In the step ST53, the memory load calculator 9 assigns one to an internal counting variable “n6”. Also, the memory load calculator 9 assigns zero to a “total life time of the member variables”. In step ST54 in a fifth loop, the memory load calculator 9 defines the end time of the function as the “life end time” of the “n6”-th member variable. The memory load calculator 9 stores the “life end time” of the “n6”-th member variable in the end time memory block 33. In step ST55, the memory load calculator 9 reads the “life start time ” and the “life end time” of the “n6”-th member variable stored in the start time memory block 32 and the end time memory block 33. Then, the memory load calculator 9 calculates the difference between the “life start time” and the “life end time” of the “n6”-th member variable to obtain the “life time” of the “n6”-th member variable.

In step ST56, the memory load calculator 9 adds the calculated “life time ” to the “total life time of the member variables”. The memory load calculator 9 stores the “total life time of the member variables” in the life time memory block 34. In step ST57, the memory load calculator 9 delete the stored “life start time” of the “n6”-th member variable. In the step ST58, the memory load calculator 9 adds one to the internal counting variable “n6”. The memory load calculator 9 repeats procedures in the sixth loop until the internal counting variable “n6” is above the number of member variables contained in the class where the destructor is defined.

In the step ST59, the memory load calculator 9 assigns one to an internal counting variable “n7A” and an internal counting variable “n7B”, respectively. In step ST60 in a seventh loop, if the “n7A”-th member variable to be referred to the function exists, the memory load calculator 9 defines the end time of the function as the “life end time” of the “n7A”-th member variable. The memory load calculator 9 stores the “life end time” of the “n7A”-th member variable in the end time memory block 33. If the “n7B”-th global variable to be referred to the function exists, the memory load calculator 9 defines the end time of the function as the “life end time” of the “n7B”-th global variable. The memory load calculator 9 stores the “life end time” of the “n7B”-th global variable in the end time memory block 33.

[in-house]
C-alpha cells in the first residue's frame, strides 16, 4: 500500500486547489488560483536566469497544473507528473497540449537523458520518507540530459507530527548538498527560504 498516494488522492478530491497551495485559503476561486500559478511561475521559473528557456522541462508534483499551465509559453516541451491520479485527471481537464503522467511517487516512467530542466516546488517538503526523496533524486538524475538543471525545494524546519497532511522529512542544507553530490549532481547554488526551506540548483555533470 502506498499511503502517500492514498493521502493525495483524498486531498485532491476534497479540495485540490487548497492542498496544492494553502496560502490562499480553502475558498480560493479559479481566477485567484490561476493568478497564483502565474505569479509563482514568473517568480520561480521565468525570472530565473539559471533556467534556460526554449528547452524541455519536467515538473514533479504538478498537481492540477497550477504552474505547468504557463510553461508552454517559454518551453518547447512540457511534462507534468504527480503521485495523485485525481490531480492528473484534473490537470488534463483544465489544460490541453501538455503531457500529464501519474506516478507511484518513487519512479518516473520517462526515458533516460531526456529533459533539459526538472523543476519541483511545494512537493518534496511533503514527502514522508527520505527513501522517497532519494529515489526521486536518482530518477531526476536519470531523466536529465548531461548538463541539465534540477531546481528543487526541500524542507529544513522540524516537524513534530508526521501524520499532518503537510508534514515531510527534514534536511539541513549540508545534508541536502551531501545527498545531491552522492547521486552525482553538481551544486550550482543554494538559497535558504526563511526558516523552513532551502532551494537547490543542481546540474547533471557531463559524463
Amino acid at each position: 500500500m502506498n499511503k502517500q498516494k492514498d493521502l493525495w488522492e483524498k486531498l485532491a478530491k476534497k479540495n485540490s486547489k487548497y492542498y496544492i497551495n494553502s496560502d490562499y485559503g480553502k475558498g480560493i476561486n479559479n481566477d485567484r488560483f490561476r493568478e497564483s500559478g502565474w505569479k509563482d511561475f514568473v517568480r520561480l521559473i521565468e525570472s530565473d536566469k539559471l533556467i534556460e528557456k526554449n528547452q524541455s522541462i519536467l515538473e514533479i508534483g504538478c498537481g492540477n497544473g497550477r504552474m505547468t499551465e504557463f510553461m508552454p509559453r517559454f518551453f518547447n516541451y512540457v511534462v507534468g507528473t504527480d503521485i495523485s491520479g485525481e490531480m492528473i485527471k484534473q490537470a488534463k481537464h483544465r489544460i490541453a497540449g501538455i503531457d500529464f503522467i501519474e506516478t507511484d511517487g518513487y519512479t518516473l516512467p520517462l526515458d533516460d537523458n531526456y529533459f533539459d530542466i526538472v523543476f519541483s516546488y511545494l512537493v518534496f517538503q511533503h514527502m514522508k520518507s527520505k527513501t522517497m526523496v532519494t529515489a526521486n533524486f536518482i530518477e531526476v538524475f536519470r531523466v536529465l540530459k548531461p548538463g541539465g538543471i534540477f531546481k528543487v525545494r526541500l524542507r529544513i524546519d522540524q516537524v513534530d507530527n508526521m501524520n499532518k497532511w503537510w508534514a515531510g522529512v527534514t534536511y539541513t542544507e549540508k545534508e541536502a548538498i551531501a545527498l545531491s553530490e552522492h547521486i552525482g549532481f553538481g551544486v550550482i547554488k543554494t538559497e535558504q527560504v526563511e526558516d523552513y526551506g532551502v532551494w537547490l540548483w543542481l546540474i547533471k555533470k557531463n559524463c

In step ST61, if the “n7A”-th member variable to be referred to the function exists, the memory load calculator 9 reads the “life start time” and the “life end time” of the “n7A”-th member variable stored in the start time memory block 32 and the end time memory block 33. Then, the memory load calculator 9 calculates the difference between the “life start time” and the “life end time” of the “n7A”-th member variable to obtain the “life time” of the “n7A”-th member variable. The memory load calculator 9 stores the “life time” of the “n7A”-th member variable in the life time memory block 34.

If the “n7B”-th global variable to be referred to the function exists, the memory load calculator 9 reads the “life start time” and the “life end time” of the “n7A”-th global variable stored in the start time memory block 32 and the end time memory block 33. Then, the memory load calculator 9 calculates the difference between the “life start time” and the “life end time” of the “n7A”-th global variable to obtain the “life time” of the “n7B”-th global variable. The memory load calculator 9 stores the “life time” of the “n7B”-th global variable in the life time memory block 34.

In step ST62, the memory load calculator 9 verifies that the calculated “life time” is proper. For example, if the calculated “life time” is negative, the memory load calculator 9 determines that the calculated “life time” is improper. In this case, step ST64 is a next procedure and the method is suspended as the error end. In the case where the memory load calculator 9 determines the calculated “life time” is proper, step ST63 is a next procedure.

In the step ST63, the memory load calculator 9 adds one to each of the internal counting variable “n7A” and the internal counting variable “n7B”. The memory load calculator 9 repeats procedures in the seventh loop until the internal counting variable “n7A” is above the number of member variables referred to the function and the internal counting variable “n7B” is above the number of global variables to be referred to the function.